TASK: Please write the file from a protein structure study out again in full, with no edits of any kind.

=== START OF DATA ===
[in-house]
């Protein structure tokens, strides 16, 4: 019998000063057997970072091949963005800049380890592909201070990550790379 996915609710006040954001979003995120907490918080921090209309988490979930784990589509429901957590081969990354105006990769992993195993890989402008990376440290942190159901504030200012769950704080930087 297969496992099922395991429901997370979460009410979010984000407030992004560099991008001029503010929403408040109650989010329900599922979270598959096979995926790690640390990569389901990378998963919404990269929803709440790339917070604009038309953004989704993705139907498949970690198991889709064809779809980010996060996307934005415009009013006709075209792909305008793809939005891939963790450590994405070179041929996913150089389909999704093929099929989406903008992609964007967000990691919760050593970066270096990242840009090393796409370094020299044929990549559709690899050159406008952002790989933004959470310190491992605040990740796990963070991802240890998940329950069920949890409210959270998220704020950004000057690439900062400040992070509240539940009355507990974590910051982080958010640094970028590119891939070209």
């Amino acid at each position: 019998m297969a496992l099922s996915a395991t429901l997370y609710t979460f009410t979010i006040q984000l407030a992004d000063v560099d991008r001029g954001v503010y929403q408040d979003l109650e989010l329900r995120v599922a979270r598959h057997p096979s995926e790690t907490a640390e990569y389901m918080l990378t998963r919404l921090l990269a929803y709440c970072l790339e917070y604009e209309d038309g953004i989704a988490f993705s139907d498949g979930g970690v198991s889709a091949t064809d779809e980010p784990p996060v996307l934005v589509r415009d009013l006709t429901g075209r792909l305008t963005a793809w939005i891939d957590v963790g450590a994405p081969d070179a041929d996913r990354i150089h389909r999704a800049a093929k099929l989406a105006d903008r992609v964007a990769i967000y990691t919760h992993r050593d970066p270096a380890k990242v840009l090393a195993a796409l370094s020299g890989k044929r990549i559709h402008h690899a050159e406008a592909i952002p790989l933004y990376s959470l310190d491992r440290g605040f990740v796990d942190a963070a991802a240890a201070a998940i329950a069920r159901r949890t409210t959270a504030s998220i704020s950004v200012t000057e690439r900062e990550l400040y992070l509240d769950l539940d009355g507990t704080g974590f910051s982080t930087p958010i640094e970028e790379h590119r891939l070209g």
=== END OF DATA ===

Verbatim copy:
[in-house]
């Protein structure tokens, strides 16, 4: 019998000063057997970072091949963005800049380890592909201070990550790379 996915609710006040954001979003995120907490918080921090209309988490979930784990589509429901957590081969990354105006990769992993195993890989402008990376440290942190159901504030200012769950704080930087 297969496992099922395991429901997370979460009410979010984000407030992004560099991008001029503010929403408040109650989010329900599922979270598959096979995926790690640390990569389901990378998963919404990269929803709440790339917070604009038309953004989704993705139907498949970690198991889709064809779809980010996060996307934005415009009013006709075209792909305008793809939005891939963790450590994405070179041929996913150089389909999704093929099929989406903008992609964007967000990691919760050593970066270096990242840009090393796409370094020299044929990549559709690899050159406008952002790989933004959470310190491992605040990740796990963070991802240890998940329950069920949890409210959270998220704020950004000057690439900062400040992070509240539940009355507990974590910051982080958010640094970028590119891939070209």
């Amino acid at each position: 019998m297969a496992l099922s996915a395991t429901l997370y609710t979460f009410t979010i006040q984000l407030a992004d000063v560099d991008r001029g954001v503010y929403q408040d979003l109650e989010l329900r995120v599922a979270r598959h057997p096979s995926e790690t907490a640390e990569y389901m918080l990378t998963r919404l921090l990269a929803y709440c970072l790339e917070y604009e209309d038309g953004i989704a988490f993705s139907d498949g979930g970690v198991s889709a091949t064809d779809e980010p784990p996060v996307l934005v589509r415009d009013l006709t429901g075209r792909l305008t963005a793809w939005i891939d957590v963790g450590a994405p081969d070179a041929d996913r990354i150089h389909r999704a800049a093929k099929l989406a105006d903008r992609v964007a990769i967000y990691t919760h992993r050593d970066p270096a380890k990242v840009l090393a195993a796409l370094s020299g890989k044929r990549i559709h402008h690899a050159e406008a592909i952002p790989l933004y990376s959470l310190d491992r440290g605040f990740v796990d942190a963070a991802a240890a201070a998940i329950a069920r159901r949890t409210t959270a504030s998220i704020s950004v200012t000057e690439r900062e990550l400040y992070l509240d769950l539940d009355g507990t704080g974590f910051s982080t930087p958010i640094e970028e790379h590119r891939l070209g």